The men in the car, all members of an elite New York State Police tactical unit called the Special Operations Response Team (SORT), clenched their jaws and stared at the scene with grim determination.
As they got closer to Ground Zero, they were met by a giant wall of dust, like watching a rainstorm move toward you across a highway. Visibility dropped, the rich color and vibrancy of the city streets replaced by a dull gray hue that enveloped the air around them. They drove until they reached the New York City command post at Liberty Plaza, directly adjacent to the site where the Twin Towers had stood only one day earlier.
Office papers blew across the ground, whipped into the area by winds as high as 200mph from the force of the collapse. The team expected to begin rescue operations but were instead met by a scenario that could only be described as a nightmare.
Ron Pastino, an Army veteran and SORT member, stood amongst the rubble in total disbelief.
“I remember looking at the pile, and looking up,” he told us. “It was - I don’t even know - 10 stories high. It was immense. And I just remember talking to one of my teammates and saying, ‘It’s going to take them at least a year to get this ground level.’ There are just these huge 50- and 100-foot beams that are bent and twisted...it was just a hard scene to digest.”
The SORT men picked a spot and began looking for people, carefully sifting through dust and debris, climbing over and under the steel beams, and trying to avoid the small pockets of fire that surrounded them.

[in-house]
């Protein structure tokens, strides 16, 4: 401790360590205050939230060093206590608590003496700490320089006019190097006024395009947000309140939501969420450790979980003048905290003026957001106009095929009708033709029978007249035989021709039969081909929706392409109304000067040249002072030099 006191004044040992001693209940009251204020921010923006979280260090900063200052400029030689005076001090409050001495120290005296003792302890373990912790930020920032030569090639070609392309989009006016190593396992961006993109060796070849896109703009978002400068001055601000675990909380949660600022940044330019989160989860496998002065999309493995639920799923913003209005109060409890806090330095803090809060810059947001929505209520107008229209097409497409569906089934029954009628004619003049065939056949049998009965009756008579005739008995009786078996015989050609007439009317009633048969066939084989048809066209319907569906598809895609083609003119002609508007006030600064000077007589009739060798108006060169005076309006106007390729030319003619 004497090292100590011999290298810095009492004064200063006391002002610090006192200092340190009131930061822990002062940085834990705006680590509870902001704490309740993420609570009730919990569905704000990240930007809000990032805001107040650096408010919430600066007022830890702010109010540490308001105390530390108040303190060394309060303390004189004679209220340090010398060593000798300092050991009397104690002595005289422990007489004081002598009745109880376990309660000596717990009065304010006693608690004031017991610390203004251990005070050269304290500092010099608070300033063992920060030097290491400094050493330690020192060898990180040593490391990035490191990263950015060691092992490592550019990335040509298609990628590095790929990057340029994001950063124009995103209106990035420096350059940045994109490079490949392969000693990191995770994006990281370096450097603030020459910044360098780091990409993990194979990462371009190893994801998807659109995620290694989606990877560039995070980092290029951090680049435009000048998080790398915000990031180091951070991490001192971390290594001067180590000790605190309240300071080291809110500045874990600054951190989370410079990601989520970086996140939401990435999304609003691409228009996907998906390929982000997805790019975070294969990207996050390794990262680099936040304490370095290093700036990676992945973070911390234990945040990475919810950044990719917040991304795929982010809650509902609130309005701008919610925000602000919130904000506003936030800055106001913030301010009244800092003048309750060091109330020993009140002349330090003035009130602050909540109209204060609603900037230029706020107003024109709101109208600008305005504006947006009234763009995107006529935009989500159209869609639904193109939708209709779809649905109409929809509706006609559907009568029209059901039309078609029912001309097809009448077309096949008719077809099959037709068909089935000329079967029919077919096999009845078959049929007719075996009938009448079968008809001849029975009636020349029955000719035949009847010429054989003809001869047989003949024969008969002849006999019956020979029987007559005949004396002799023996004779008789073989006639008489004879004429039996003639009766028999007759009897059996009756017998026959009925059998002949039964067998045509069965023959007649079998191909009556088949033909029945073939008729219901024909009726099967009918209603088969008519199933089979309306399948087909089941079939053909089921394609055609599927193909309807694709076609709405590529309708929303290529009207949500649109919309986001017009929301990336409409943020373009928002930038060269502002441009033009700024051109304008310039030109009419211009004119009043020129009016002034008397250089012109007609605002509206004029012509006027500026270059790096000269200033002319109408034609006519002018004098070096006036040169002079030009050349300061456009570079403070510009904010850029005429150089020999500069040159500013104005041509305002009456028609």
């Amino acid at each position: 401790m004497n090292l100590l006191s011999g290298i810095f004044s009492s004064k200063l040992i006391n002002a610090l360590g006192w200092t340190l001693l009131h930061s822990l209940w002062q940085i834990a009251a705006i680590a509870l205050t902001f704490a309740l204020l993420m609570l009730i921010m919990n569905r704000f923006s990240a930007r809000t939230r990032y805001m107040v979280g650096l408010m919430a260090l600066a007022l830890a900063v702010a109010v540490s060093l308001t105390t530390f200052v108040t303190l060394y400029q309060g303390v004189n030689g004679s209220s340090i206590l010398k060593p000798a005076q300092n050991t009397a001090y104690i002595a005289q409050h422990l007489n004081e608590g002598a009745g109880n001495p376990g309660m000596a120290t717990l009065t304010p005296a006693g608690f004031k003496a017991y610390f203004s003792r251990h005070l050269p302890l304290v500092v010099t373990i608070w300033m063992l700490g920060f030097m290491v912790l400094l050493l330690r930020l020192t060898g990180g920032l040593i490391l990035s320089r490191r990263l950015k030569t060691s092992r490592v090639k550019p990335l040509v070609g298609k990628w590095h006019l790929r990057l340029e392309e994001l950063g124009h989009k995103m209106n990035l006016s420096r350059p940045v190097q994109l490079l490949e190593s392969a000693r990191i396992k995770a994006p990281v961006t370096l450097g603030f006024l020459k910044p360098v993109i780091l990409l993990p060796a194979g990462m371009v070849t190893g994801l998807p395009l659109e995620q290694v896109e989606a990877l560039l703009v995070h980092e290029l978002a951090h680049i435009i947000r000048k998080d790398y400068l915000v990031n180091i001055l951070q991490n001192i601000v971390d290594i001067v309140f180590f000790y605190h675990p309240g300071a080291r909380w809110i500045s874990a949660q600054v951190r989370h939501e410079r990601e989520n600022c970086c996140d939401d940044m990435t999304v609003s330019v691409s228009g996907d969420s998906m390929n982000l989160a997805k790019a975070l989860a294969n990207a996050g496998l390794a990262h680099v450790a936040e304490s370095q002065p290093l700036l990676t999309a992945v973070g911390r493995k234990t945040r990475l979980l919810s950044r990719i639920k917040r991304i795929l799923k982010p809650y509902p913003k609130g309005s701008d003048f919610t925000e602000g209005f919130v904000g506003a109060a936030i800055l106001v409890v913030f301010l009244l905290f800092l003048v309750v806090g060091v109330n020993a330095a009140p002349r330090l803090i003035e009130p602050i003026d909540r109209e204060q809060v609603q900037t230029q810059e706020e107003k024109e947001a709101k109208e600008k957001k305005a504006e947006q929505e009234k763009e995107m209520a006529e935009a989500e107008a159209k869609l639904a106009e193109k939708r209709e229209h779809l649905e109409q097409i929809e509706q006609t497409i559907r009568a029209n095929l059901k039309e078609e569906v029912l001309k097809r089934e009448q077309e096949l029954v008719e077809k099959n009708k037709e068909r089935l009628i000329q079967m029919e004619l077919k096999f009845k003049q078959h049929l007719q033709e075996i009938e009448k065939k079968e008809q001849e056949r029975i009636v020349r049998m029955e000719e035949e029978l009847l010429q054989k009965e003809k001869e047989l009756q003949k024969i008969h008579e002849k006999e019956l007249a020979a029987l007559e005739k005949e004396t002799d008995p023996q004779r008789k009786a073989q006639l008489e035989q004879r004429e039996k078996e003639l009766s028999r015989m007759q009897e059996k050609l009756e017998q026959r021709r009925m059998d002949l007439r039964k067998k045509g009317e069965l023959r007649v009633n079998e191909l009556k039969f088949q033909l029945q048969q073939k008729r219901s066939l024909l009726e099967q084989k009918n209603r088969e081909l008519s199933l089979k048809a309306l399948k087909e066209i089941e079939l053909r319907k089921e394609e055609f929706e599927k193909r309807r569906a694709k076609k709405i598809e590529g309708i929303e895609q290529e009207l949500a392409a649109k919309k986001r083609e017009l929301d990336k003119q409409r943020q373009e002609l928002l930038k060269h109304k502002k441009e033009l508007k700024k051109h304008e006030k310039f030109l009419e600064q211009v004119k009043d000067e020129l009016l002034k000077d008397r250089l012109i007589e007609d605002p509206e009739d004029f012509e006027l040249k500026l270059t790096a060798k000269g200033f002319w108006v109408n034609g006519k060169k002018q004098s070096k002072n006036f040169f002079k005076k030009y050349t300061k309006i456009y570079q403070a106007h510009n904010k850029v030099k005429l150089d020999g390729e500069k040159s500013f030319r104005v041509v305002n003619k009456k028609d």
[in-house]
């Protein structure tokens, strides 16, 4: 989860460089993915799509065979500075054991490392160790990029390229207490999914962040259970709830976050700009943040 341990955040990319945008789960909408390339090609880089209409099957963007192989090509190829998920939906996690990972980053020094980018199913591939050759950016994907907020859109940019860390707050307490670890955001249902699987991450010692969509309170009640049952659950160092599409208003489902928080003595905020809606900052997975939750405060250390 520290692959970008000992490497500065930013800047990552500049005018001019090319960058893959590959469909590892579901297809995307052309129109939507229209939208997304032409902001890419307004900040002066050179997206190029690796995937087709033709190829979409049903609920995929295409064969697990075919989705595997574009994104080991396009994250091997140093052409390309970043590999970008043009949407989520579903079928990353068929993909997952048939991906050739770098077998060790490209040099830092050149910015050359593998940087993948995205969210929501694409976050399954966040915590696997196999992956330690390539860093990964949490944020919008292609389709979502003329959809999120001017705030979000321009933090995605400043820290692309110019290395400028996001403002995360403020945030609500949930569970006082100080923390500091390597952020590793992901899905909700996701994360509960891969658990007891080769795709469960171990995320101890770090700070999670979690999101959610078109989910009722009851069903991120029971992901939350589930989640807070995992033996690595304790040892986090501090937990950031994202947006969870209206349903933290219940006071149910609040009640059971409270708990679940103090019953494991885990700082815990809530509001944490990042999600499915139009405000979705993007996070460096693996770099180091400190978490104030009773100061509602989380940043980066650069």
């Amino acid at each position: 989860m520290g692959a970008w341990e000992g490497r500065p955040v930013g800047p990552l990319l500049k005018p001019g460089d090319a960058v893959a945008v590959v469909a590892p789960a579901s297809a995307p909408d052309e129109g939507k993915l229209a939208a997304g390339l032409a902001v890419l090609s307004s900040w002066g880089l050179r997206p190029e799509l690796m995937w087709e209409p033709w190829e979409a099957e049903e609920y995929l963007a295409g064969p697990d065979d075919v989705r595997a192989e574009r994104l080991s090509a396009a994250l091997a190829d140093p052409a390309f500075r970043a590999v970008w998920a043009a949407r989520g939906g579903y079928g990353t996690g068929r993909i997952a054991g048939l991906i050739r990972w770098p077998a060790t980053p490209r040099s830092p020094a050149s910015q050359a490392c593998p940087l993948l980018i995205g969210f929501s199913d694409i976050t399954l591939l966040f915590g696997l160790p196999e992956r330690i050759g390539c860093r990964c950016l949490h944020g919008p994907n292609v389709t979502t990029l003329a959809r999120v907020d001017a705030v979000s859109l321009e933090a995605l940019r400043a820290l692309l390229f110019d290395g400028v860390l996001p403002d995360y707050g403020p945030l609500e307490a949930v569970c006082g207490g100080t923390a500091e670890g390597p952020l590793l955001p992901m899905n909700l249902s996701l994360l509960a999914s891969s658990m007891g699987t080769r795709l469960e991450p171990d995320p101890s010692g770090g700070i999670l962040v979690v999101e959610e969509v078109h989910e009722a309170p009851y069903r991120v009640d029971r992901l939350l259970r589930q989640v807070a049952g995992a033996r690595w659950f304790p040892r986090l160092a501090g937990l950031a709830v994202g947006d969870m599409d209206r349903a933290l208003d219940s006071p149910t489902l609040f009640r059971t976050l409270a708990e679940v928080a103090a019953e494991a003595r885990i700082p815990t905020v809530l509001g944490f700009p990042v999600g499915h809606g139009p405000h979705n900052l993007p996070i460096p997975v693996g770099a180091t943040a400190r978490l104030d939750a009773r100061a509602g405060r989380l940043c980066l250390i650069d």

At the same time, fighter jets flew low overhead, constantly.
“I remember feeling like I was in a war zone,” Ron said. “But I’m really in my home state city.”
Ron climbed down into the tangled mass of debris, deep enough that he began to wonder how he would get back out. Scattered all around him were the contents of wallets - driver’s licenses, ID’s, credit cards. He gingerly stepped around stacks of shoes; the inertia from the force had popped them off while they were still tied. As he stood in the pile, he noticed one driver’s license laying on a beam covered in dust.
“I picked it up and saw this woman’s face and name,” he said. “And I looked at her and said, ‘We are going to find you’ and I said ‘I love you.’ And I meant that! And to this day, I do - and I don’t even know her. I just know she didn’t make it out.”
The gravity of what he was seeing settled on his shoulders like the dust all around him. Only this couldn’t be brushed off with the wave of his hand.
“That’s the thing that bothered me the most,” he told us. “The innocence. Those people were going into work to be productive Americans and an evil, evil crew of people took that away and stole that from them. Those innocent people.”
For seven months, Ron and the SORT team stayed at Ground Zero, rotating between the site and their homes every few days. For the first 11 days, Ron stayed in the same clothing. There was simply no time to change or worry about finding other clothes.